Over the last 70 years, ground water in Arizona's alluvial basins was depleted by more than 74.5 million acre-feet, or approximately three times the maximum storage of Lake Powell.
Geological Survey (USGS) scientists recently released a report evaluating ground
water availability and use for all of Arizona's alluvial basins from 1940–2007.
alluvial basins, located south of the Colorado Plateau, are aquifers composed
of sand, silt and clay material that has eroded from mountains surrounding the
alluvial basins account for 95 percent of the state’s ground water use, with
ground water providing about 43 percent of the entire state’s water supply.
"Arizona is one of the fastest-growing states in the
nation, and ground water supplies will undergo increased demand as water needs
for growing population are balanced with Arizona's
agricultural sector," says USGS hydrologist Fred Tillman, who led this
water availability and use pilot study. "This USGS report is intended to
aid state and local agencies by providing them information about ground water
to help better plan for the future."
withdrawals total about 2.4 million acre-feet per year in the study area,
mainly for agriculture use and secondarily for municipal use. The primary source
of ground water recharge, or replenishment, comes from mountain runoff that
flows into the ground water basins. Ground water in these basins has been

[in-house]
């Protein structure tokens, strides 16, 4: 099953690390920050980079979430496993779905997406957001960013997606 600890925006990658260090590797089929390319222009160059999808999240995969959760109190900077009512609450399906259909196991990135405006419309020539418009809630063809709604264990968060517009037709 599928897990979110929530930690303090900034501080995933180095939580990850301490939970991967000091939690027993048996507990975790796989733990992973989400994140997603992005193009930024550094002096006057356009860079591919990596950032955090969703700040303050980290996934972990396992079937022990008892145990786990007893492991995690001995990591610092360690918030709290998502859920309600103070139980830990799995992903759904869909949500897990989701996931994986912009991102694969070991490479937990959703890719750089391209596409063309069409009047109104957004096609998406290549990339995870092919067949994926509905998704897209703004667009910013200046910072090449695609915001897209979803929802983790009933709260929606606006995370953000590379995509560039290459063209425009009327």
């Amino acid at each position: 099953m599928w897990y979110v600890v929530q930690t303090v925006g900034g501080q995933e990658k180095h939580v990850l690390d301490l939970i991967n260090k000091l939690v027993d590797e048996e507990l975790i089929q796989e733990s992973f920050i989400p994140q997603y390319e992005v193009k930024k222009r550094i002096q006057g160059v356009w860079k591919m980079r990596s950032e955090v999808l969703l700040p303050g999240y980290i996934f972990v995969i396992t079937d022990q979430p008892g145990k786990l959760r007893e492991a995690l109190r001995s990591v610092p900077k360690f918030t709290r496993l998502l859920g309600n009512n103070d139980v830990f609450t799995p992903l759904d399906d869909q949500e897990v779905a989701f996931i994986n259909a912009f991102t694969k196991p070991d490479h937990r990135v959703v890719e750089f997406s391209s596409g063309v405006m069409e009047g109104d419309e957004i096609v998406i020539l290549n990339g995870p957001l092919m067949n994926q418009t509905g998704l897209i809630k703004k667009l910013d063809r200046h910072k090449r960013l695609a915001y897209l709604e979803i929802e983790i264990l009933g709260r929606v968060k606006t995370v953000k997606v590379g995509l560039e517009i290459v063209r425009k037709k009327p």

depleted because the amount of withdrawal has outpaced aquifer recharge.
report includes updated ground water budget information for each of the 45
individual basins or management areas, as well as a new ground water-flow model
to test an approach for evaluating interconnected ground water basins. Several
indicators of ground water conditions also are analyzed, building on previous
work that resulted in the popular Arizona Groundwater Conditions Interactive
new USGS report on ground water availability and use in Arizona is a valuable compilation of
information and data," says Frank Corkhill, chief hydrologist of Arizona
Department of Water Resources. "The report provides a significant analysis
of recent water-level data and long-term trends and provides a well-balanced
assessment of the strengths and weaknesses of various methods used to estimate
ground water budget components."
The ground water
assessment and methods development effort piloted in Arizona's Southwest Alluvial Basins is being
conducted by the USGS Groundwater Resources Program. Information derived from
this study in collaboration with more than 30 regional aquifer studies, once
completed, will provide a collective assessment of America's ground water
study of Arizona's Alluvial Basins was an
important step because the ground water-flow model developed for several basins
in southern Arizona
demonstrated that it is possible to model the interconnected nature of
adjoining basins and assess how changes to ground water supplies in one area
might affect flow to or from adjacent areas.
can be found online byfollowing this link.
New USGS Science for Managing Arizona's Ground Water
September 26, 2011